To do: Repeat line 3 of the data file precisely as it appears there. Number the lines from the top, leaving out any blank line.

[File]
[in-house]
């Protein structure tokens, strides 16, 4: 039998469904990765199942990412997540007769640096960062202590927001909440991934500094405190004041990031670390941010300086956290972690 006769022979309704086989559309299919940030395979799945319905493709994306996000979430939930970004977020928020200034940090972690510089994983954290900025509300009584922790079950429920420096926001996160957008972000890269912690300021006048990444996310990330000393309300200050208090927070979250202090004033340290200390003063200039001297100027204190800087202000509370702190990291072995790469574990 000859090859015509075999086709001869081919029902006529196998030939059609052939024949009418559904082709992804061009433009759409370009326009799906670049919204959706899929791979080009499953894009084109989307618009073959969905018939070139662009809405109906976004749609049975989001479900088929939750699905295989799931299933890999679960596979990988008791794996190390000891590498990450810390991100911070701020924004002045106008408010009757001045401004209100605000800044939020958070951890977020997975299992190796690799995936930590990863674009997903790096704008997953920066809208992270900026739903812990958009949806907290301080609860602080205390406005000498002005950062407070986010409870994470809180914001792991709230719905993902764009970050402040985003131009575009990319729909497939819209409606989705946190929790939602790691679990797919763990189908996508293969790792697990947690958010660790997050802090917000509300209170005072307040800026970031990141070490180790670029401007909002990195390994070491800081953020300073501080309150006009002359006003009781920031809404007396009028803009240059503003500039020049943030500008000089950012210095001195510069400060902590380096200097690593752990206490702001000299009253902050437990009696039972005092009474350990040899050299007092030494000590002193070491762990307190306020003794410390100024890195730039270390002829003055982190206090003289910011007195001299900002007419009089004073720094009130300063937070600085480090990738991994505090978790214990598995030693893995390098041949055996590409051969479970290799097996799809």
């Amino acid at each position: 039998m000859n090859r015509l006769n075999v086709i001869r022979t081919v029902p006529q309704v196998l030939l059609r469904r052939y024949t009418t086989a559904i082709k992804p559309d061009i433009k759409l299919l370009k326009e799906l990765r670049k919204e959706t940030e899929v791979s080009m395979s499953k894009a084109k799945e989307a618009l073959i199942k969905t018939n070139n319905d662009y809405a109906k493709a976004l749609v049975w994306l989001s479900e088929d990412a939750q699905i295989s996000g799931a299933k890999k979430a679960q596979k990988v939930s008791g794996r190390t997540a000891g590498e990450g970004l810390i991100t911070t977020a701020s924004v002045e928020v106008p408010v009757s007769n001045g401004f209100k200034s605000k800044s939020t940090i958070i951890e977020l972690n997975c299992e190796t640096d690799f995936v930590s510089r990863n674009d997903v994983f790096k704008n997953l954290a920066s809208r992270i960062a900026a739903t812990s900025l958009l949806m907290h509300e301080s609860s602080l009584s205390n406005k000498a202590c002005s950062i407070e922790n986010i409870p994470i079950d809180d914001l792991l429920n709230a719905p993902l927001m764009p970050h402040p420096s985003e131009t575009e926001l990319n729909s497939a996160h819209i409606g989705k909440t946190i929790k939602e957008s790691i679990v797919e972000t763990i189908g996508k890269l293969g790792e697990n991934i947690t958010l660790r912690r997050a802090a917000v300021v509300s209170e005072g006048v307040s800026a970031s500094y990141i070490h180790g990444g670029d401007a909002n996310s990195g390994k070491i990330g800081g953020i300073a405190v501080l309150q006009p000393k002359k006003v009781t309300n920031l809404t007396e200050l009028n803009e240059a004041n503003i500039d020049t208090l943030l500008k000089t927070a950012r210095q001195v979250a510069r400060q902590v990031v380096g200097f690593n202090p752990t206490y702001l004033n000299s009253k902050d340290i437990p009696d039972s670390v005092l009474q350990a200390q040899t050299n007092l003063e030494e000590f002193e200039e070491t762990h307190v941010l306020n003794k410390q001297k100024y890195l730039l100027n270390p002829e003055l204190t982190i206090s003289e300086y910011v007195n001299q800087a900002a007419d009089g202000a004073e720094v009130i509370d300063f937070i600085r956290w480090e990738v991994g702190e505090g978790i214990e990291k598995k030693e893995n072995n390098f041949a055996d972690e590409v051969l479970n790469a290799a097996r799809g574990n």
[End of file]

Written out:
């Amino acid at each position: 039998m000859n090859r015509l006769n075999v086709i001869r022979t081919v029902p006529q309704v196998l030939l059609r469904r052939y024949t009418t086989a559904i082709k992804p559309d061009i433009k759409l299919l370009k326009e799906l990765r670049k919204e959706t940030e899929v791979s080009m395979s499953k894009a084109k799945e989307a618009l073959i199942k969905t018939n070139n319905d662009y809405a109906k493709a976004l749609v049975w994306l989001s479900e088929d990412a939750q699905i295989s996000g799931a299933k890999k979430a679960q596979k990988v939930s008791g794996r190390t997540a000891g590498e990450g970004l810390i991100t911070t977020a701020s924004v002045e928020v106008p408010v009757s007769n001045g401004f209100k200034s605000k800044s939020t940090i958070i951890e977020l972690n997975c299992e190796t640096d690799f995936v930590s510089r990863n674009d997903v994983f790096k704008n997953l954290a920066s809208r992270i960062a900026a739903t812990s900025l958009l949806m907290h509300e301080s609860s602080l009584s205390n406005k000498a202590c002005s950062i407070e922790n986010i409870p994470i079950d809180d914001l792991l429920n709230a719905p993902l927001m764009p970050h402040p420096s985003e131009t575009e926001l990319n729909s497939a996160h819209i409606g989705k909440t946190i929790k939602e957008s790691i679990v797919e972000t763990i189908g996508k890269l293969g790792e697990n991934i947690t958010l660790r912690r997050a802090a917000v300021v509300s209170e005072g006048v307040s800026a970031s500094y990141i070490h180790g990444g670029d401007a909002n996310s990195g390994k070491i990330g800081g953020i300073a405190v501080l309150q006009p000393k002359k006003v009781t309300n920031l809404t007396e200050l009028n803009e240059a004041n503003i500039d020049t208090l943030l500008k000089t927070a950012r210095q001195v979250a510069r400060q902590v990031v380096g200097f690593n202090p752990t206490y702001l004033n000299s009253k902050d340290i437990p009696d039972s670390v005092l009474q350990a200390q040899t050299n007092l003063e030494e000590f002193e200039e070491t762990h307190v941010l306020n003794k410390q001297k100024y890195l730039l100027n270390p002829e003055l204190t982190i206090s003289e300086y910011v007195n001299q800087a900002a007419d009089g202000a004073e720094v009130i509370d300063f937070i600085r956290w480090e990738v991994g702190e505090g978790i214990e990291k598995k030693e893995n072995n390098f041949a055996d972690e590409v051969l479970n790469a290799a097996r799809g574990n």